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Our Magic Knows No Bounds

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Narcissa Malfoy was more than passingly familiar with insanity. She’d literally spent her life acting as if the statements and actions of disturbed individuals made perfect sense, starting as a child with her numerous unstable Black relatives, and continuing into adulthood with her husband’s various shady connections, both in business and ideology.  

 

If a half-rabid werewolf who preyed on children roamed the halls of her home, stinking of rotting flesh and muttering about dirt and blood, Narcissa only gripped her wand tighter and swept by without a glance. If her sister carved obscenities in the beautiful wooden panels of the Malfoy dining room and dug up garden gnomes to practice torture on, Narcissa got up at three in the morning to fix the damage, then went out to her rose beds to make sure there were no more gnomes to find.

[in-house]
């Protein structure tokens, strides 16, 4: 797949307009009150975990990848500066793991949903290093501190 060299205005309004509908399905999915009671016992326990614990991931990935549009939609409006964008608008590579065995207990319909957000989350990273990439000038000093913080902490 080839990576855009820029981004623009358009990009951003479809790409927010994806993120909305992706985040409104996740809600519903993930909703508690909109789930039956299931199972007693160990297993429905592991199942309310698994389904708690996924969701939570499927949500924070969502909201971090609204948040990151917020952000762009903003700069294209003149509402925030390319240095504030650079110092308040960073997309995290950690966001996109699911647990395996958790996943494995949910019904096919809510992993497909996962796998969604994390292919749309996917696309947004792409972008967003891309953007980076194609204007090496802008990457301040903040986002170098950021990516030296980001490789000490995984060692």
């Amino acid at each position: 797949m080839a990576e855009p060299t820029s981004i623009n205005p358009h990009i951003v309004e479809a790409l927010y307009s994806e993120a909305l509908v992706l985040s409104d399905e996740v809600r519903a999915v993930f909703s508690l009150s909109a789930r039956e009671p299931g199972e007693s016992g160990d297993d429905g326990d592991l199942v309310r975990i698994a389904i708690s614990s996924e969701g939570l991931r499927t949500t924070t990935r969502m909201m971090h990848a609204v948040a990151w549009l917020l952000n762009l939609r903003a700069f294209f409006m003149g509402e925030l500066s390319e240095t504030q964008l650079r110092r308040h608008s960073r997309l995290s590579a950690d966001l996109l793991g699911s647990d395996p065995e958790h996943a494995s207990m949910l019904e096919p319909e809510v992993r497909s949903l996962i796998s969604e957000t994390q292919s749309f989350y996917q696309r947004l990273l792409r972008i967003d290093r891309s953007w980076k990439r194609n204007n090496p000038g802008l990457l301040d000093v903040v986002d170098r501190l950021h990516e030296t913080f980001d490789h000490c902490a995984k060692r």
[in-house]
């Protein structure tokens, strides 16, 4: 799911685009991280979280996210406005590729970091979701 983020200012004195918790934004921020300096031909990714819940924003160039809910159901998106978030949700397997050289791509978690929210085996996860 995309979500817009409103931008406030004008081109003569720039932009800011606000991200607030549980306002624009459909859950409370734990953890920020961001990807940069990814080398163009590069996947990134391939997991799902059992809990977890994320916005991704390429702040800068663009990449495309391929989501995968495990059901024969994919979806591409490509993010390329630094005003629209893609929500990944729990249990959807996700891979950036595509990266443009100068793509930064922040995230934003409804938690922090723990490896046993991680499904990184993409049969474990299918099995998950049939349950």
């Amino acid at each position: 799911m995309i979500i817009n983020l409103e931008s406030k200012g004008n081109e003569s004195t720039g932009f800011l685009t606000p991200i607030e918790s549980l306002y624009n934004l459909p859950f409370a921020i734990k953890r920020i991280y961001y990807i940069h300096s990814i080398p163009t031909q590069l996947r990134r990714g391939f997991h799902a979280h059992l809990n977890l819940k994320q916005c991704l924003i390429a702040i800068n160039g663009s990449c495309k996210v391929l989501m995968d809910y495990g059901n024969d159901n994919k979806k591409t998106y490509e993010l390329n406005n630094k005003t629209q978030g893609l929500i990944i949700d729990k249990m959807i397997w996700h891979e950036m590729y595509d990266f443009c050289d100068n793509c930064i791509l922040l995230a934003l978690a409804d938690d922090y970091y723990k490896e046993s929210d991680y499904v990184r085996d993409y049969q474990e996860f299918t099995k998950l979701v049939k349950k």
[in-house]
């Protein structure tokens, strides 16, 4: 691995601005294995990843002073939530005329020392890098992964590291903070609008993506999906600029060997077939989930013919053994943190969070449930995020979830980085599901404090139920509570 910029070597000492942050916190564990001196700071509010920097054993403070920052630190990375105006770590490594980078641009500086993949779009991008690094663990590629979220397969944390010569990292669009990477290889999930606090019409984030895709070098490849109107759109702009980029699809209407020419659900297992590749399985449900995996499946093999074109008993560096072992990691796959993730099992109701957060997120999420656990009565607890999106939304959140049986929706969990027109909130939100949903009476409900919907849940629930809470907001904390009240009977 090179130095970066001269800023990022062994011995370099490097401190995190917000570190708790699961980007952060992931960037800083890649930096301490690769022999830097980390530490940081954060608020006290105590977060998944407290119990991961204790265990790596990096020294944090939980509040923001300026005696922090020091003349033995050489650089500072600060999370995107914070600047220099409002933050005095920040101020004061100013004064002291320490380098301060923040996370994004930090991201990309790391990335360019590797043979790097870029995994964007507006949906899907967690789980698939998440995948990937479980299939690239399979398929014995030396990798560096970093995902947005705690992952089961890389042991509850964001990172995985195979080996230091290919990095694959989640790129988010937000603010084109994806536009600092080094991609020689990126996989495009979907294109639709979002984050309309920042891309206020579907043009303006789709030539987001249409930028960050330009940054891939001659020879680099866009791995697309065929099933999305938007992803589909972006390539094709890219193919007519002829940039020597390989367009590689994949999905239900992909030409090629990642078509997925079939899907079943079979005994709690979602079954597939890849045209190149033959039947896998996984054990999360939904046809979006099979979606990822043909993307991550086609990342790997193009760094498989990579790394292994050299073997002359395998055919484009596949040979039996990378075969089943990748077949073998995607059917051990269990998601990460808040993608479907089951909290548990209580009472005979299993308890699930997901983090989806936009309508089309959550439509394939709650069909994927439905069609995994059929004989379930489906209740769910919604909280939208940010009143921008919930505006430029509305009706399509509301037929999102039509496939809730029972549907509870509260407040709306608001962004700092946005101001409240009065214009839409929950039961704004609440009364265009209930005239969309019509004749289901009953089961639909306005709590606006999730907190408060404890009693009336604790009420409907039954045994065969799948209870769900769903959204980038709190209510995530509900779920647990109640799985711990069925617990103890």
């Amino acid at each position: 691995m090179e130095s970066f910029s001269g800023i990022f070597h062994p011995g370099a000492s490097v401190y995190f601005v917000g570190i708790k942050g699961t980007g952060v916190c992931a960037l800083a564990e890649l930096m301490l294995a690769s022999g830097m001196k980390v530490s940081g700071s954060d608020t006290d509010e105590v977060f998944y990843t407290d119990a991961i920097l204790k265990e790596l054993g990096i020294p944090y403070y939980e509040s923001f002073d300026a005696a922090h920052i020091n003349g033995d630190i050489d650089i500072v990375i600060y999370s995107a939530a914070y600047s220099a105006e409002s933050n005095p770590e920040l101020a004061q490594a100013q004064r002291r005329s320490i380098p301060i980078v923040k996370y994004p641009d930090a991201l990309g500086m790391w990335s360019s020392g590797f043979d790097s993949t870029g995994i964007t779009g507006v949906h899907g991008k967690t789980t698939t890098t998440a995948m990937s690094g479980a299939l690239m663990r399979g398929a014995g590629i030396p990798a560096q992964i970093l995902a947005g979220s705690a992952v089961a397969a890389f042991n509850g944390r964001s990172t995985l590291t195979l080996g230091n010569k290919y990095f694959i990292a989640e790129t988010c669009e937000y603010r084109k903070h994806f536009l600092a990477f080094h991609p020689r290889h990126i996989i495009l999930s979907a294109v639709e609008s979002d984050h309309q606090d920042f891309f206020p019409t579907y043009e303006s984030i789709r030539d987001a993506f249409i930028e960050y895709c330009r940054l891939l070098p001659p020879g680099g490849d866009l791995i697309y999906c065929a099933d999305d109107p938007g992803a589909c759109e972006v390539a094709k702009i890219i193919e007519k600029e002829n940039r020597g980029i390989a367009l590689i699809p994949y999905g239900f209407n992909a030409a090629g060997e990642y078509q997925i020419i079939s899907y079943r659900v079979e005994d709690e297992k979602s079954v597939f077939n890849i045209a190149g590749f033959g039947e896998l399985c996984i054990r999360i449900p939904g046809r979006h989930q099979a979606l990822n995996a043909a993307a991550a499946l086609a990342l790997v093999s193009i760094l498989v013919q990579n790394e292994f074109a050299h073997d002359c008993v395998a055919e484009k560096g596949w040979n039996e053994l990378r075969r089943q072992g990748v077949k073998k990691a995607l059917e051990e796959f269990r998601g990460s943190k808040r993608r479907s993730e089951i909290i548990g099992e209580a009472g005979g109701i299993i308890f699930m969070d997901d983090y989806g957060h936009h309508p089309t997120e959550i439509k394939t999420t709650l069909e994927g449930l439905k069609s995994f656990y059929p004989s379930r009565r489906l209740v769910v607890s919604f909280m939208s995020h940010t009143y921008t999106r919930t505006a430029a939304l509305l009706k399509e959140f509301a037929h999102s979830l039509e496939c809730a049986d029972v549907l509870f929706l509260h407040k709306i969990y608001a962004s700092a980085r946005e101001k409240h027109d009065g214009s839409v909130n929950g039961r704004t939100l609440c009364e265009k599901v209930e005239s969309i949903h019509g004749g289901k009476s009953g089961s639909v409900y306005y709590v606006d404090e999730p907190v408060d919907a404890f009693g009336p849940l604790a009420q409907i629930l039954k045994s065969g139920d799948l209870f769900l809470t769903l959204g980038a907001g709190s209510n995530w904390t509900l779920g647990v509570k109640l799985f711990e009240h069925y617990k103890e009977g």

Now, though, for the first time, Narcissa was truly terrified. She was terrified that the Dark Lord would win, that this madness would never end. Already, she could feel her desperation rising every time she looked at the cowering shell that had replaced her husband, and the raw panic that surrounded her son like the malevolent cloud she saw every time another Death Eater appeared in her home.